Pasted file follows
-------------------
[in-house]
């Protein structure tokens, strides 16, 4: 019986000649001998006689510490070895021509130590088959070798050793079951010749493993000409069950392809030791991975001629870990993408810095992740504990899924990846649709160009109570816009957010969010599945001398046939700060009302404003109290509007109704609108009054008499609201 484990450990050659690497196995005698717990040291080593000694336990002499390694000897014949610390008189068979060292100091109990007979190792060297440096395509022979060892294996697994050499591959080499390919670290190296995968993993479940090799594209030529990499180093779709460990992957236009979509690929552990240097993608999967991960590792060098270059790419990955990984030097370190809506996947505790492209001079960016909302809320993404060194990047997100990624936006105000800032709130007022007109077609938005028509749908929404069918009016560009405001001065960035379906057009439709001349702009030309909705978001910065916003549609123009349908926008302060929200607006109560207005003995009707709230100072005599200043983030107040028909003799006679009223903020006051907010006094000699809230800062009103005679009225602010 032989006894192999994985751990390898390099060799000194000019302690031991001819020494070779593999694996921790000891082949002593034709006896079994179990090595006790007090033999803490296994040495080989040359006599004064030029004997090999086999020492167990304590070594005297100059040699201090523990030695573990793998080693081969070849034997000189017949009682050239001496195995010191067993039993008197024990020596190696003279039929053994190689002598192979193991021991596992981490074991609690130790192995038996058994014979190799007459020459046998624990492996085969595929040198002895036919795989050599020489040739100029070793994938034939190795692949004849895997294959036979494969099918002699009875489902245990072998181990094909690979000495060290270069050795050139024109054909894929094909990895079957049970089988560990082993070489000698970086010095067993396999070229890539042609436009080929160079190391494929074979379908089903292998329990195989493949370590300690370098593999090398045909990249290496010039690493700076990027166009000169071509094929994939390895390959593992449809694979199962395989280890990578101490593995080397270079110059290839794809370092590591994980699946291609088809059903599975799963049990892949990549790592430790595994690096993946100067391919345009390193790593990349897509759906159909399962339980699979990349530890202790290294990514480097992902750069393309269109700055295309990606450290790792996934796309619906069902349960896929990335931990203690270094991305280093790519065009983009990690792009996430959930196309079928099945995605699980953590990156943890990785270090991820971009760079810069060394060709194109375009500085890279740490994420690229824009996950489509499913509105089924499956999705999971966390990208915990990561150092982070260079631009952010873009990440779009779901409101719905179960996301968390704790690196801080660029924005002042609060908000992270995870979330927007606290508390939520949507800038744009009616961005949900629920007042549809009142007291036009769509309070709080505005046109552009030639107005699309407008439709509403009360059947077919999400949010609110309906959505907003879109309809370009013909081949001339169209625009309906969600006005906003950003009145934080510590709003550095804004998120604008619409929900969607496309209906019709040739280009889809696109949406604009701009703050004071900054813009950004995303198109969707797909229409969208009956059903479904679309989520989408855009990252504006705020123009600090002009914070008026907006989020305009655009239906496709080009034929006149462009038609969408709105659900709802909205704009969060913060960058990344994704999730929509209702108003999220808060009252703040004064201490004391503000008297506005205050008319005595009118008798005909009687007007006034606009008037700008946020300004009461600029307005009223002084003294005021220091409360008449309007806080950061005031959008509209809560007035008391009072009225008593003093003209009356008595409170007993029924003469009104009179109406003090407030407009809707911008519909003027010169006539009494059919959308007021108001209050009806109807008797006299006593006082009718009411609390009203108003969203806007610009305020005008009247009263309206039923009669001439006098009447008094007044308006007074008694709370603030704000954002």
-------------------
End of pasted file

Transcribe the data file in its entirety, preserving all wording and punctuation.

[in-house]
């Protein structure tokens, strides 16, 4: 019986000649001998006689510490070895021509130590088959070798050793079951010749493993000409069950392809030791991975001629870990993408810095992740504990899924990846649709160009109570816009957010969010599945001398046939700060009302404003109290509007109704609108009054008499609201 484990450990050659690497196995005698717990040291080593000694336990002499390694000897014949610390008189068979060292100091109990007979190792060297440096395509022979060892294996697994050499591959080499390919670290190296995968993993479940090799594209030529990499180093779709460990992957236009979509690929552990240097993608999967991960590792060098270059790419990955990984030097370190809506996947505790492209001079960016909302809320993404060194990047997100990624936006105000800032709130007022007109077609938005028509749908929404069918009016560009405001001065960035379906057009439709001349702009030309909705978001910065916003549609123009349908926008302060929200607006109560207005003995009707709230100072005599200043983030107040028909003799006679009223903020006051907010006094000699809230800062009103005679009225602010 032989006894192999994985751990390898390099060799000194000019302690031991001819020494070779593999694996921790000891082949002593034709006896079994179990090595006790007090033999803490296994040495080989040359006599004064030029004997090999086999020492167990304590070594005297100059040699201090523990030695573990793998080693081969070849034997000189017949009682050239001496195995010191067993039993008197024990020596190696003279039929053994190689002598192979193991021991596992981490074991609690130790192995038996058994014979190799007459020459046998624990492996085969595929040198002895036919795989050599020489040739100029070793994938034939190795692949004849895997294959036979494969099918002699009875489902245990072998181990094909690979000495060290270069050795050139024109054909894929094909990895079957049970089988560990082993070489000698970086010095067993396999070229890539042609436009080929160079190391494929074979379908089903292998329990195989493949370590300690370098593999090398045909990249290496010039690493700076990027166009000169071509094929994939390895390959593992449809694979199962395989280890990578101490593995080397270079110059290839794809370092590591994980699946291609088809059903599975799963049990892949990549790592430790595994690096993946100067391919345009390193790593990349897509759906159909399962339980699979990349530890202790290294990514480097992902750069393309269109700055295309990606450290790792996934796309619906069902349960896929990335931990203690270094991305280093790519065009983009990690792009996430959930196309079928099945995605699980953590990156943890990785270090991820971009760079810069060394060709194109375009500085890279740490994420690229824009996950489509499913509105089924499956999705999971966390990208915990990561150092982070260079631009952010873009990440779009779901409101719905179960996301968390704790690196801080660029924005002042609060908000992270995870979330927007606290508390939520949507800038744009009616961005949900629920007042549809009142007291036009769509309070709080505005046109552009030639107005699309407008439709509403009360059947077919999400949010609110309906959505907003879109309809370009013909081949001339169209625009309906969600006005906003950003009145934080510590709003550095804004998120604008619409929900969607496309209906019709040739280009889809696109949406604009701009703050004071900054813009950004995303198109969707797909229409969208009956059903479904679309989520989408855009990252504006705020123009600090002009914070008026907006989020305009655009239906496709080009034929006149462009038609969408709105659900709802909205704009969060913060960058990344994704999730929509209702108003999220808060009252703040004064201490004391503000008297506005205050008319005595009118008798005909009687007007006034606009008037700008946020300004009461600029307005009223002084003294005021220091409360008449309007806080950061005031959008509209809560007035008391009072009225008593003093003209009356008595409170007993029924003469009104009179109406003090407030407009809707911008519909003027010169006539009494059919959308007021108001209050009806109807008797006299006593006082009718009411609390009203108003969203806007610009305020005008009247009263309206039923009669001439006098009447008094007044308006007074008694709370603030704000954002």